We got lined up and ready to race.  After the gun there was a little calamity behind me but the front got off pretty good.  I was sitting in the top thirty for the hole shot.  Once on the grass we had a few S-turns that dove in and out of one of the three muddy sections of the course.  Completely ridable when alone but much more challenging with you and fifty of your closest friends are attempting to nail ot.   A guy went down in front which caused us to dismount and shoulder the bikes.  This was the first and last time I saw Jon Hicks who would later win the race.

After this section of the race I began moving through the crowd, passing some and being passed.  I settled in behind Dave Tambeaux and kept Thom Moore in my sights.  No matter how hard I would go, Thom would keep the exact distance between us, there was nothing I could do to close the gap.  Back to following Dave.  Dave was taking great line and seems to be gaining on the riders in front of him so at this point it seemed better to stay on his wheel, which was pretty tough.  We came to the second mud area and he went though clean.  I went high and found myself in a rutted area causing a little problem and creating a gap.  On hindsight, the gap is probably the best thing that happened to me for the day.  As we came up to the virtual lake, basically a 12 foot by 6 foot, six inch deep water /mud puddle, Dave too the center line, once in the middle, his front wheel just dug in and he flipped over the handlebars creating an addition crater in the mud.  Instantly he was digging to get up and back on the bike, this forced me to the left, which is what I figured would be the worst line, but was one that I was able to ride each time without issue so discovery learning at its best.  Thom was still ahead of me so that was my next racer to chase. 

The next four laps went pretty uneventful.  I will say that on lap two I was ready to bag the race.  My heart felt like it was going to break through my ribcage.  I was praying for a rolled tubular or something, but Thom was still up there nailing each of the turns so I continued to chase.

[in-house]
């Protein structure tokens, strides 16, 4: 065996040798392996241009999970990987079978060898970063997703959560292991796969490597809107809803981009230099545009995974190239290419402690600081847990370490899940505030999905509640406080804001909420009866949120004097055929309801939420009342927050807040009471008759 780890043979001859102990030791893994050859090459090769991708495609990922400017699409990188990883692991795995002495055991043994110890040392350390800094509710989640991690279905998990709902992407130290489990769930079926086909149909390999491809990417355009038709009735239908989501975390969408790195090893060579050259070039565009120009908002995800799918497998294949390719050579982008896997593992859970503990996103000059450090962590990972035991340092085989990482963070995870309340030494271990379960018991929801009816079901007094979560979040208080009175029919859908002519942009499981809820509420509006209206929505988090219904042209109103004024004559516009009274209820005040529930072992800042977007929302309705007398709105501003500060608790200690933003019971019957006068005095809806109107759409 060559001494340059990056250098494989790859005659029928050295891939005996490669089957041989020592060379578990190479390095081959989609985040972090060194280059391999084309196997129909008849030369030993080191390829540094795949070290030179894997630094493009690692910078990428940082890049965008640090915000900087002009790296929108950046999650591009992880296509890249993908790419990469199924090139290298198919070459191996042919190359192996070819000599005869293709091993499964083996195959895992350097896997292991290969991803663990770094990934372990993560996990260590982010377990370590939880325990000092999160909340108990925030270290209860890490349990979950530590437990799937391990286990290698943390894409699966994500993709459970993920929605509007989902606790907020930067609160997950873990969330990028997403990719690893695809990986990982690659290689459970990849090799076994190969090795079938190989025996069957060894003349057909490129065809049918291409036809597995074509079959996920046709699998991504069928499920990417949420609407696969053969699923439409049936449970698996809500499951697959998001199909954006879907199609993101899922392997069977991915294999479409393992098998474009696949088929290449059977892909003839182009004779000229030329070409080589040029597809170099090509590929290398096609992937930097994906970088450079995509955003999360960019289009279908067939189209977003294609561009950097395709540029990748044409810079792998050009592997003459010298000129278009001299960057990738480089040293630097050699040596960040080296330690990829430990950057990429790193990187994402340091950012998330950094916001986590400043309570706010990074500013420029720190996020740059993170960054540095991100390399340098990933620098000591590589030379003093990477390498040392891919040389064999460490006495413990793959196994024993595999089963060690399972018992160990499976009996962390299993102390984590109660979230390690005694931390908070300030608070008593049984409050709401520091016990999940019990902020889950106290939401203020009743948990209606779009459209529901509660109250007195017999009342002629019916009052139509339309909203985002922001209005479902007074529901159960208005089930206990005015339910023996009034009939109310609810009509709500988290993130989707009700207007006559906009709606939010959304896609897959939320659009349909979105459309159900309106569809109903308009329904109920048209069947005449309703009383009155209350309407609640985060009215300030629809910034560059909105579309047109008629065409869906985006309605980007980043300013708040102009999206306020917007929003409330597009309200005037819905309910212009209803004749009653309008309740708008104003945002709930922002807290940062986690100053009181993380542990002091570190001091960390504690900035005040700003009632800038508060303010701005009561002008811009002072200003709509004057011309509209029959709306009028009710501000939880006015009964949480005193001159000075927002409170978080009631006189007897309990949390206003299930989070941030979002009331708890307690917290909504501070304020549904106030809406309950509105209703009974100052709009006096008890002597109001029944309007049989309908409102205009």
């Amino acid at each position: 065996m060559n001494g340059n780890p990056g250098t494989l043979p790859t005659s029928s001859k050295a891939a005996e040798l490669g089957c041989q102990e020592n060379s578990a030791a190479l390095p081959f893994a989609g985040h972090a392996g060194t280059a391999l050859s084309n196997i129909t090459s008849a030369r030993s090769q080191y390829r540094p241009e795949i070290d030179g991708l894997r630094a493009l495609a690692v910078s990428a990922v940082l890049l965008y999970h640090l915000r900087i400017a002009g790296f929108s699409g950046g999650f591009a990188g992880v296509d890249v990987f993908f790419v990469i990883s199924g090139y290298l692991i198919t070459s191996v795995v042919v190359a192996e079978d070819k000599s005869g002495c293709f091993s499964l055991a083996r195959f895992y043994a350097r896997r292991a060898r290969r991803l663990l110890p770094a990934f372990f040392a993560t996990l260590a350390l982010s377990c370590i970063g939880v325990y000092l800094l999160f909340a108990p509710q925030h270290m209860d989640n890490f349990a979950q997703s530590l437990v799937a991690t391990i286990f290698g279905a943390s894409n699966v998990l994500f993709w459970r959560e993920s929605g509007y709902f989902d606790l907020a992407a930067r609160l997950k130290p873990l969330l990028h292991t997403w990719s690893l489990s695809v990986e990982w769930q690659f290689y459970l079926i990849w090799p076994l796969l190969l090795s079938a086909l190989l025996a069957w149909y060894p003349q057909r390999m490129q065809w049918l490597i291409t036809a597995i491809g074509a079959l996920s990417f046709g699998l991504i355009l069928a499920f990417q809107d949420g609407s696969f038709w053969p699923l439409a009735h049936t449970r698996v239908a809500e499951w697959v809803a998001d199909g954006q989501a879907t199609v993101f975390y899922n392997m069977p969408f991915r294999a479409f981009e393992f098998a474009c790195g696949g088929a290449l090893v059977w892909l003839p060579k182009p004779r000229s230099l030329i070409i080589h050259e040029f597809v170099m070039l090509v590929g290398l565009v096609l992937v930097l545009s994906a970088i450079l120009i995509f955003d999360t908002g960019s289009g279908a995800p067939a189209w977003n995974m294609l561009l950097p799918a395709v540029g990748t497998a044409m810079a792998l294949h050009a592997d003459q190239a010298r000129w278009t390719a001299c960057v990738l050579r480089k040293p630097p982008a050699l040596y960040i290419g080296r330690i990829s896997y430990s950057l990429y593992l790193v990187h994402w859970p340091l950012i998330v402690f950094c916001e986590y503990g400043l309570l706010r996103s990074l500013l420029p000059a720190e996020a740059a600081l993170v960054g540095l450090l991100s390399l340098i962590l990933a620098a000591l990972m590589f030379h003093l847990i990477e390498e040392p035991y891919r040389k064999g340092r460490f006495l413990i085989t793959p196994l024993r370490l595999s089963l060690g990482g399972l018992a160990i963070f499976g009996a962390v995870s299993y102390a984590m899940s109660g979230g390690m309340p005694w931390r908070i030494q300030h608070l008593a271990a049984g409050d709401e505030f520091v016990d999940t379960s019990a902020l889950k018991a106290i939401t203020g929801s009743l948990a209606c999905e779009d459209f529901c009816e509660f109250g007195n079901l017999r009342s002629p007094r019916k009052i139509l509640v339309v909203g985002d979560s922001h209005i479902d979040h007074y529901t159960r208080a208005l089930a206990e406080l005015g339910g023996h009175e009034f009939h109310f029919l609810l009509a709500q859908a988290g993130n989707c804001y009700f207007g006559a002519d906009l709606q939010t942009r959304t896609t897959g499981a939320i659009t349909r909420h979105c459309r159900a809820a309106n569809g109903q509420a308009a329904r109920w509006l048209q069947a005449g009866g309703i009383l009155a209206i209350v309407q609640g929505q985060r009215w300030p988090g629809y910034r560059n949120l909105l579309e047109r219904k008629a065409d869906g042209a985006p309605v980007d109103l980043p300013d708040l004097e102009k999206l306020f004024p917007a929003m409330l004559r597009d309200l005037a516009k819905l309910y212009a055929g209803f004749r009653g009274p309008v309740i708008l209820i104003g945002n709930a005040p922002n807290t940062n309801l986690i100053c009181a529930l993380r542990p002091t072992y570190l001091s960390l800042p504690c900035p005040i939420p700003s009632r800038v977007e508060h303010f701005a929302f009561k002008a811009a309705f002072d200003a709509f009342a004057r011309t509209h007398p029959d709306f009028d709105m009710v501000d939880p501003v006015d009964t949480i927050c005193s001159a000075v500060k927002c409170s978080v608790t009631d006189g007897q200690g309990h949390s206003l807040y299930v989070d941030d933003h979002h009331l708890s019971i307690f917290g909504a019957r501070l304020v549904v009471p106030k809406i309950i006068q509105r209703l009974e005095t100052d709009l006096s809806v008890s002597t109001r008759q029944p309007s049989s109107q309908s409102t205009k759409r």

On the penultimate lap I began to gain a few seconds on Thom, I am not sure if he was slowing or I was getting a little faster.  We came off of the asphalt and into the hole shot twisting curves, Thom went cleanly though all of the turns and on the very last little climb his front wheel lost traction and he went down.  I made it by him and then went as hard as I could.  I settled in and looked back but could not find him.  During this time one other rider grabbed my wheel and was pursuing closely.  I didn’t recognize the dark blue kit but I think the race number was 469.  I could be absolutely wrong, but … As we approached one of the “right turn out and around a tree section”, the rider in front took out the tape.  It left a pretty good gap and if you lacked integrity, a perfect opportunity to just turn left.  I went right and the rider behind me went left.  Complete crap!!!  Over the next half a lap I tried to chase but it gave him a solid thirty second advantage, I could only hope Karma would met him in the mud pits, but today, he took a chance and it paid off.  (Note:  this does not mean I would like to see someone hurt, that is not true, but flopping around in the mud, would have been okay) I didn’t see the rider again so I don’t know if it gave him a place or two in front of me or much more.  Where he finished I have no idea.  I worked my way around the course caught a few more, made it through the lake and up on to the hardball.  After a few good pedal strokes I finished in 27thCrossresults predictor had me at 52nd, so 27th, I will take.